On the letters page of the Guardian Journal for May 18th 1967 was one from a Mr. W. Chadburn, which we have reproduced here and which makes most interesting reading. From it we must assume that Scouting also got off to a very early start here in Lenton. Strangely, however, no record of the existence of a Lenton troop in these early years can be found in the Annual Reports of the Nottingham Boy Scout Association. So despite the verger's close connections with Baden Powell, the Lenton troop must never have been registered in its own right with the Boy Scout Association. As Mr. Chadburn pointed out, mention of the scouts could probably be found in the minutes of the parochial church council. Unfortunately these no longer seem to be in existence. Another possible source of reference might have been the parish magazine, but sadly the church has not retained a complete collection of old magazines. (Should any reader know of someone with pre-second world war copies we should be delighted to hear from them.) So little more can be said about Mr. Chadburn and his fellow scouts at least for the moment.

The first Lenton troop, which can positively be identified in the records of the Nottingham Boy Scout Association, is the 39th Nottingham (Lenton Wesleyan), which was formed in about 1915. Their meeting place was the Wesleyan Church which used to stand on Church Street until it was pulled down in the clearance of the Willoughby Street area. This troop only lasted a short while and seems to have ceased to function round about 1920.

The 47th Nottingham was officially registered in London on February 19th 1917. It was actually started at All Souls Church on the corner of Ilkeston Road and Lenton Boulevard by the curate there, the Rev. E. Flintoft Wood. But when in 1918 he moved along the Boulevard to Lenton Parish Church, nobody at All Souls wanted to take over the troop, so instead he brought it with him to Lenton. There, scouts and cub packs were set up straight away. A photograph of the troop in 1918 (not reproduced here because of the poor quality of the original) shows 3 adult scouters posing with 36 scouts and cubs. So the 47th must have quickly gathered recruits here in Lenton.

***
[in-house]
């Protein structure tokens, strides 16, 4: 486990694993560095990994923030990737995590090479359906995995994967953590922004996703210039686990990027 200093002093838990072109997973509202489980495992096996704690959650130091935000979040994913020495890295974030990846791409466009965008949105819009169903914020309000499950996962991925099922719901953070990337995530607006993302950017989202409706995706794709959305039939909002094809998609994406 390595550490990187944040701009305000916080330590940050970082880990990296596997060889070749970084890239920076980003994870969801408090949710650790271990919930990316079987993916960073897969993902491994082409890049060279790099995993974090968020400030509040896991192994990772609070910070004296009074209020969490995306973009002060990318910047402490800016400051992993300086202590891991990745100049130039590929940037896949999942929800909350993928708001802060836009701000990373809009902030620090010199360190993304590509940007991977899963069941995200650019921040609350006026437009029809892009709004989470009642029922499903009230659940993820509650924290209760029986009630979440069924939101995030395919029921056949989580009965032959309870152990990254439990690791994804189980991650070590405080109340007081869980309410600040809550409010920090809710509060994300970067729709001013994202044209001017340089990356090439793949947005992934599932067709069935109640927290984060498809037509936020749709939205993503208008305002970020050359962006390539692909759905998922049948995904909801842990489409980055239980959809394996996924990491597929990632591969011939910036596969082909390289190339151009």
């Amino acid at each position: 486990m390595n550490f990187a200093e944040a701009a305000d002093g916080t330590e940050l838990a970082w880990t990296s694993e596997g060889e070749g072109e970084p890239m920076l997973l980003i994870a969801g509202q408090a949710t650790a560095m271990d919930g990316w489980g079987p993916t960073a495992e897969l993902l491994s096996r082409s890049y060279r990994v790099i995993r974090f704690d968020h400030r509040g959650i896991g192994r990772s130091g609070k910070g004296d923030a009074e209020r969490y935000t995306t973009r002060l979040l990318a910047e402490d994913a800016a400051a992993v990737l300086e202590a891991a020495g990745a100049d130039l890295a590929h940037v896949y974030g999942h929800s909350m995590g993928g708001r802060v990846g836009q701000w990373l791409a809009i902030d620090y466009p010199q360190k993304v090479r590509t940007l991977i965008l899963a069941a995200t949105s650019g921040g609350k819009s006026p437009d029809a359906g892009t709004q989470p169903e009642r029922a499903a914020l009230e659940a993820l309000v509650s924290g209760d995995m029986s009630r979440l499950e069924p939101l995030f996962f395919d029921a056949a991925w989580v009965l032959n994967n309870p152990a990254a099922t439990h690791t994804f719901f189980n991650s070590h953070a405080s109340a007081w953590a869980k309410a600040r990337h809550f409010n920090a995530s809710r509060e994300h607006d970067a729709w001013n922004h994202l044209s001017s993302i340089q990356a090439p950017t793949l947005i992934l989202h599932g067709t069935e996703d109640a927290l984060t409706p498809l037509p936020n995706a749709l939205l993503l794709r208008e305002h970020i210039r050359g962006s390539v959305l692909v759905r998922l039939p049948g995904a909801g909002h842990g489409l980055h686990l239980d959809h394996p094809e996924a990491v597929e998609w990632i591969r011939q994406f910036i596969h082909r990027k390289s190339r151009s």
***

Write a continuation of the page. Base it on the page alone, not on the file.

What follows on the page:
The troop seemed to have a number of different meeting places. One was in the Church School (now the Sikh Temple) on Church Street, another the Mission Hall which was at the corner of Manfull Street and Lombard Street in the Willoughby Street area. The Manfull Street Mission Hall appeared to be more favoured by the scouts, while the cubs usually met at the Church School. The troop also met for a while in the 'tin chapel' on Lenton Boulevard which until recently was used by Clement Pianos.

The scoutmasters in the twenties were a Mr. C.C. Towne, the Rev. K.B. Frampton, and Mr. S.J.H. Carver. It appears that it was the Rev. Frampton, curate at the church from 1922 to 1927 who was the guiding force in those early years. Affectionately known by the boys as 'Frambo', he encouraged the 'Pioneers', his nickname for the troop in all they did, for instance the gymnastic display team pictured here. One Lenton scout, Walter R. Read who joined in 1923 remembers 'Frambo' picking them up on Saturdays in his old combination and taking parties of boys chugging off to the weekend camps at their favourite spot, Bunny Woods. In winter, when the weather rather kept them 'at home' he remembers they did such things as single sticks, signalling, ambulance work and various tests. One test involved being able to walk and run over a mile course and finish in exactly twelve minutes. The Lenton course started from the Mission Hall, went up Willoughby Street to the Derby Road, down Derby Road to Hillside, then along Hillside and over the canal bridge on to Leengate, up Gregory Street and along Church Street then back to the Mission Hall. It was surprisingly hard to pace yourself so that you finished spot on.